Story submitted by traveller Pamela
Back at the hotel, Rimbo and I are still alone. He cooks me a great dinner, white rice of course, chicken, veggies, and some egg all mixed with a type of soy sauce. We’re still cracking jokes. When it’s time for bed, for the first time, I’m a bit afraid of being in the jungle. At night. All alone in the hotel, as Rimbo’s got his own living quarters somewhere nearby, just off the property.
The sun has set and the generator’s turning off in minutes, so I light my lantern, tuck in my mosquito net, and read a book. I’m really enjoying ‘The Imajica’ by Clive Barker, about a traveling person going between different worlds. I hear some funky jungle noises and decide to sleep with the lantern on so I can see if there’s anything weird sneaking into my room. This entire trip I’ve had a paring knife with a small cap on it. I grab it out of my bag and stick it under my pillow. Just in case.
I wake up around 2:00 a.m. with the need to use the loo. I uncrack my eyes. I’m so into my book, I’d fallen asleep with it in my hand. The lantern glow is still on high, so I see my entire mosquito net is absolutely covered with enormous jungle insects.
There are huge praying mantises as big as my forearm, titan beetles the size of my shoe, katydids and rhinoceros bugs, firefly larvae, spiders (yikes!), cicadas, millipedes, mosquitoes, moths, butterflies, and countless smaller bugs. Thousands of them swarming in my room, all over my floor and on my mosquito net. Along with bugs that like to eat smaller bugs.
My biggest nightmare. And I still have to pee.
Oh My God. What am I going to do? I’d thought the dark wood furniture and flooring was beautiful this morning, but now it’s camouflage for the dark creepy-crawlies. Thank God I have the light on or else I wouldn’t have seen all of this. You’d think Rimbo would’ve warned me about this. It must happen every night. Should I just pee the bed? Can I reach my cup of water and go in that? I quickly grasp that I cannot do either one. What if the bugs enjoy the scent and find a way into my protected bed?
I scan the mosquito net for any small holes. So far, there are none that I can see. I remember back to the movie ‘Indiana Jones 2–The Temple of Doom.’ The actress, Kate Capshaw, walked on a darkened crunchy path and when she lit a candle, the crunchy sounds were huge bugs. They crawled all over her, in her hair, down her nightgown. I’d read she’d been so terrified that the only way she would do the scene was if Steven Spielberg himself stood just off camera and had bugs crawl on him too. In real life, he married her.
Okay, deep breath. I’m going to make a run for the bathroom.
In this day alone, I’ve been manhandled at the beach, stunned by the heavy metal school bus, been pick-pocketed, did a jungle trek, burned leeches off my leg, made rainforest medicine, ridden an elephant through the jungle, wrestled with a baby elephant, and now awaken to the ‘Temple of Doom’ scene.
Just your average Tuesday.
My Grandpa would be proud.
I pull my hair into a tight bun, but leave some hair covering my ears, pull the neck of my shirt up onto my head like the cartoon ‘Beavis’ and I tuck my shirt into my sarong. I can see my flip-flops just near my bed, with only a few bugs in them. I reach my arm out, shake them off, and bring my shoes into my bed, quickly tucking the mozzy netting back into place. I survey the damage. Some bugs shifted slightly from the moving net but other than that, most stayed in place. I slide the flip-flops on and take another deep breath.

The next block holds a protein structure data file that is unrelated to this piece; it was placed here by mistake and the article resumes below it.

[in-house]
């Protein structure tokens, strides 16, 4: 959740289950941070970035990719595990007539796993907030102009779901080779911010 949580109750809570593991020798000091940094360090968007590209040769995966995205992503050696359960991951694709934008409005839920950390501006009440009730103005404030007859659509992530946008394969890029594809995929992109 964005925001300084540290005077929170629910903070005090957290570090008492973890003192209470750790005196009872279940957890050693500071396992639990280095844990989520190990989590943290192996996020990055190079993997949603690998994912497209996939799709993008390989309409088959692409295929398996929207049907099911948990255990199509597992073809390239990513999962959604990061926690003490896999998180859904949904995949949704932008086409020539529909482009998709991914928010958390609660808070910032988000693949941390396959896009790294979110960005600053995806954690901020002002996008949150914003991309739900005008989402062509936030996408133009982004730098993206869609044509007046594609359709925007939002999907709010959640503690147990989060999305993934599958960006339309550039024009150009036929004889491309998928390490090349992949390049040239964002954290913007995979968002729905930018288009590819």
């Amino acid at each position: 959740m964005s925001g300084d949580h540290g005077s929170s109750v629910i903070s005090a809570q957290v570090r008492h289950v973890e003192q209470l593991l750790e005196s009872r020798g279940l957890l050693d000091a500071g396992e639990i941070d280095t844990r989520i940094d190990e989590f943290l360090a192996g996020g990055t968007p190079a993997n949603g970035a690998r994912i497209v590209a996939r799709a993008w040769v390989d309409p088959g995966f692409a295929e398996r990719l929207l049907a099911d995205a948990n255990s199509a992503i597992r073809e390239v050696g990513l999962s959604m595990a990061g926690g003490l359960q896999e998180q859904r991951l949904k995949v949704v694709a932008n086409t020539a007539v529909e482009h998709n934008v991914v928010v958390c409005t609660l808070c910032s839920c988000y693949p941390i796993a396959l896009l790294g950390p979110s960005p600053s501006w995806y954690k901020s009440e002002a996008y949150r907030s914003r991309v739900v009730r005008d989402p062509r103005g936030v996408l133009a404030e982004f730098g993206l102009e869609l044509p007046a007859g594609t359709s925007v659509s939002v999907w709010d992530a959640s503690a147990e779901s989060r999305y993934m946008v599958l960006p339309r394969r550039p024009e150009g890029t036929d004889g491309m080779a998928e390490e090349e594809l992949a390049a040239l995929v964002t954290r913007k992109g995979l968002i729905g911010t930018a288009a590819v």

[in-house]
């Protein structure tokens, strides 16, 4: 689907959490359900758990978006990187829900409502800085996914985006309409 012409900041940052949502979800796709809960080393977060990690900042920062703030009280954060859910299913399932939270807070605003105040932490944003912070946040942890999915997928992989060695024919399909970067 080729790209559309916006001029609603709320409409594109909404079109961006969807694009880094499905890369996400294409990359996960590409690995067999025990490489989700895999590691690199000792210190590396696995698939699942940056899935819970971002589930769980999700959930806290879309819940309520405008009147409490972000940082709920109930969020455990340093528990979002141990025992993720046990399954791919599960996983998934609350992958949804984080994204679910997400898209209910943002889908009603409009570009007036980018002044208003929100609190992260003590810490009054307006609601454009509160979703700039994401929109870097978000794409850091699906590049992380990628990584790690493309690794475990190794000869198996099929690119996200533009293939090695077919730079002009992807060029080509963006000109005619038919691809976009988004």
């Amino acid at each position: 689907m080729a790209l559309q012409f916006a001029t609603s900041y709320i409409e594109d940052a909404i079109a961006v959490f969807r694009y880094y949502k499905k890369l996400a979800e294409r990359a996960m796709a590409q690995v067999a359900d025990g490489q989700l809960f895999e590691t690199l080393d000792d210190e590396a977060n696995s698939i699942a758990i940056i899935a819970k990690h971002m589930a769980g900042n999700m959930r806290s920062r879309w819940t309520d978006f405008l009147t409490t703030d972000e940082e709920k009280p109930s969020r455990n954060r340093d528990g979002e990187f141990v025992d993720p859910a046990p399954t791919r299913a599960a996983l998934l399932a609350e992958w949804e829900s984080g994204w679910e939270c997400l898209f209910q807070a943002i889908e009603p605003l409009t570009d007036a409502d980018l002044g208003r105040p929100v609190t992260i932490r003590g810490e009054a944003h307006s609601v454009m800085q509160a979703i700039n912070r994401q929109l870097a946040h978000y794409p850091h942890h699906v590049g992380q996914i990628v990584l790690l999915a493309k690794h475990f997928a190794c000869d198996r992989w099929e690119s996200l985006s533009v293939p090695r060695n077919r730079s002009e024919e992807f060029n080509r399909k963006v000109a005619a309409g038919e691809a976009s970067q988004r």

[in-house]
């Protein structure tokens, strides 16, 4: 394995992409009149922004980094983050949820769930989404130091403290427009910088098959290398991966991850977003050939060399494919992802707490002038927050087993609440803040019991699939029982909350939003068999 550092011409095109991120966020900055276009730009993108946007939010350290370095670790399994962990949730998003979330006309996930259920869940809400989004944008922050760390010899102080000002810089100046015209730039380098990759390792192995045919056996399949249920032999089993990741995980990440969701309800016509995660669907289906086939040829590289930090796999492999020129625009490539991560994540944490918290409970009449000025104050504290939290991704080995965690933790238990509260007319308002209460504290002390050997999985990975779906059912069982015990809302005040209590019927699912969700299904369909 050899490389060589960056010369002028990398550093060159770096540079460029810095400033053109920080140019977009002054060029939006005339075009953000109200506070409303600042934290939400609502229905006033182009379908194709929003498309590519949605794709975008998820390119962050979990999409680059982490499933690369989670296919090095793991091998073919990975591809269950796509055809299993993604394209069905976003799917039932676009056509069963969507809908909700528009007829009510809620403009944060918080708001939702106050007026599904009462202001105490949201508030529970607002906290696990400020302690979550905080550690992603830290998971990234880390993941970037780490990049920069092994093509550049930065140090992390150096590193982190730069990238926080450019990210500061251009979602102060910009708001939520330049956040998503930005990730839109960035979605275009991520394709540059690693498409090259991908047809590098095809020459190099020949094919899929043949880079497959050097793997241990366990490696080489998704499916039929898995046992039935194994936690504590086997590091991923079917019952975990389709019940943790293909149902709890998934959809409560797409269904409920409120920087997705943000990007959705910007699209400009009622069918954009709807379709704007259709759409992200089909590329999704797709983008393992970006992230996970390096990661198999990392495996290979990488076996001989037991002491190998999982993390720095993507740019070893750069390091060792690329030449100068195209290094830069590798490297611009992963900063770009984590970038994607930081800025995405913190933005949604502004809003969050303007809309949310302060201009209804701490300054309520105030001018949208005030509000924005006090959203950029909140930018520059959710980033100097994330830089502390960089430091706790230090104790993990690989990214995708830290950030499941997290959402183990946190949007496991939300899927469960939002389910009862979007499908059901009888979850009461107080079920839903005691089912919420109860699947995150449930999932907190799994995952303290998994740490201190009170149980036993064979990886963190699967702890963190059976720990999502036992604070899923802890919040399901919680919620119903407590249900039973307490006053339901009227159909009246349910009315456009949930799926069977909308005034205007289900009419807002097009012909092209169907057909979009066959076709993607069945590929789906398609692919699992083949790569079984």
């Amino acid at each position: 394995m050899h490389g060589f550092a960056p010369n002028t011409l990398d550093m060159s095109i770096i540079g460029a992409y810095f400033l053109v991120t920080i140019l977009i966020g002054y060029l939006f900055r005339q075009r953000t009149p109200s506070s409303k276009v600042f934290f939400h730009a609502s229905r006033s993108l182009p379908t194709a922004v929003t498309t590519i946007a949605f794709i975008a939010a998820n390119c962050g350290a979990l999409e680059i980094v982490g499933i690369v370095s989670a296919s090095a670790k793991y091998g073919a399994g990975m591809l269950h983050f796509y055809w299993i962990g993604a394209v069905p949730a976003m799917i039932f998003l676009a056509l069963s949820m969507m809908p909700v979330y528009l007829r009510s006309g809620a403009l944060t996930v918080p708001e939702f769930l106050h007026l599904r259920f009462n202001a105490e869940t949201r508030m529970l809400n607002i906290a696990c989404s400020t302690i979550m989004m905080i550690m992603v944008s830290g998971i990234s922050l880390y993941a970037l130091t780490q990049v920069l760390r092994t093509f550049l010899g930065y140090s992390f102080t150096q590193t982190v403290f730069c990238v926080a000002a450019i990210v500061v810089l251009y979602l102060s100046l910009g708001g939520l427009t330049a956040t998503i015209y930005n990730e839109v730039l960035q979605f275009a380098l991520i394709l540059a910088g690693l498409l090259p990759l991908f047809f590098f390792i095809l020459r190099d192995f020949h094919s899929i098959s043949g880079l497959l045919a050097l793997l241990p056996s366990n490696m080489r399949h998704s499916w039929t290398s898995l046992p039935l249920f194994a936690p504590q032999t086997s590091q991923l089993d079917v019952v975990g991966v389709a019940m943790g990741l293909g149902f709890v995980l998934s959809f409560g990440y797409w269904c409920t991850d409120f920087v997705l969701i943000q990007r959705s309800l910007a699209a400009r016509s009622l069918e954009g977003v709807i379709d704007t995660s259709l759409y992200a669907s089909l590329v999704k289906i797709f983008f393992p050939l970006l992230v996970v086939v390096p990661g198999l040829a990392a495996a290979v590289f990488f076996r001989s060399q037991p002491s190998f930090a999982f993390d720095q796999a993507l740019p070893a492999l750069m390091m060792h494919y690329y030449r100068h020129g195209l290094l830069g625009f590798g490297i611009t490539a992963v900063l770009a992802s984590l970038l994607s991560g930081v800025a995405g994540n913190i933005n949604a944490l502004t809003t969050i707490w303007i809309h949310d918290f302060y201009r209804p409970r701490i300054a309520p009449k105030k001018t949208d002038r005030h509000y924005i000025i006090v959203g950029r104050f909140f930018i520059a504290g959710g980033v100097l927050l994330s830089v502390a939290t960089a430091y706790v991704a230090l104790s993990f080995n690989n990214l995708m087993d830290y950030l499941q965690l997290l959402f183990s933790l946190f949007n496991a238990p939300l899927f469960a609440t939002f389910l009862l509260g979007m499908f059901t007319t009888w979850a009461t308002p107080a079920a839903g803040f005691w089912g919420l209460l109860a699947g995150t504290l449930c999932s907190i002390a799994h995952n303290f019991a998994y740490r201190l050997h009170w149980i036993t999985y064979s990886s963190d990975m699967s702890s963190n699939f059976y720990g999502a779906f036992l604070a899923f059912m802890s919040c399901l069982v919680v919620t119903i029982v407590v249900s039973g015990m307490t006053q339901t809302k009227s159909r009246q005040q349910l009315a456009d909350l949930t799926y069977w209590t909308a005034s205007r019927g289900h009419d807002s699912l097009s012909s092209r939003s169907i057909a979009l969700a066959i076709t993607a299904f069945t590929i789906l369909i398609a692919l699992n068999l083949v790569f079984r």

I make an opening just large enough to slide out my legs, then hips, my head, with my arms last, so I can re-tuck and run. I’m bombarded by the flying bugs and proud of myself for taking all these precautions. I open the door to my room and head into the darkened hallway to the bathroom a few doors down. I keep swiping my arms and legs to make sure I’m all clear and quickly use the facilities, realizing as I bare my ass and lady bits yet again today, it’s the perfect time for penis envy.
Stepping back into the dark hallway, I can see my brightly lit room. It looks like I’m a bug scientist and they’ve all escaped in the apocalypse. As I run into my room of mayhem and shut the door, it dawns on me, wisely, that all the bugs are only in my room. Not in the hallway or the bathroom.
Because I left the light on.
I slide into my bed, still swiping my limbs, sliding in and re-tucking realizing that a ‘bug scientist’ I’m definitely not. Everyone knows if you leave the lantern on, all the bugs would be drawn to it. I mean All of the Bugs, even a few from nearby Borneo and Sulawesi. I’m sure my Vegas-light was just a beacon for one huge insect rave party.
Well, I sure can’t turn it off now.
So, I just sit and watch the bugs from inside my safe netting until the sun rises a couple of hours later. I must’ve passed out, because next thing I know, I hear knocking on my door. Rimbo wants to know if I’d like some breakfast.
“Yes, please!” I croak out, still terrified. I tell him I’ll be right there and slowly check out my situation. No bugs on the net. No bugs flying. No bugs on the floor. Did I dream this? Hell no. But everything looks so… normal. I slide out and when I tell him how my night went, he can’t stop laughing.
“Bugs like light! Light no good!” he squeaks, barreled over with tears running down his cheeks. We both laugh at me throughout breakfast. Yep, I’m here for your entertainment.
For more stories like this, purchase her book here: https://www.amazon.com/dp/1735273600?fbclid=IwAR1p3i8zl8rMNmeqbaEr7oH5Gi0nhfYNq2BGF5lanS-CWE8_BbVeMPKgwKI
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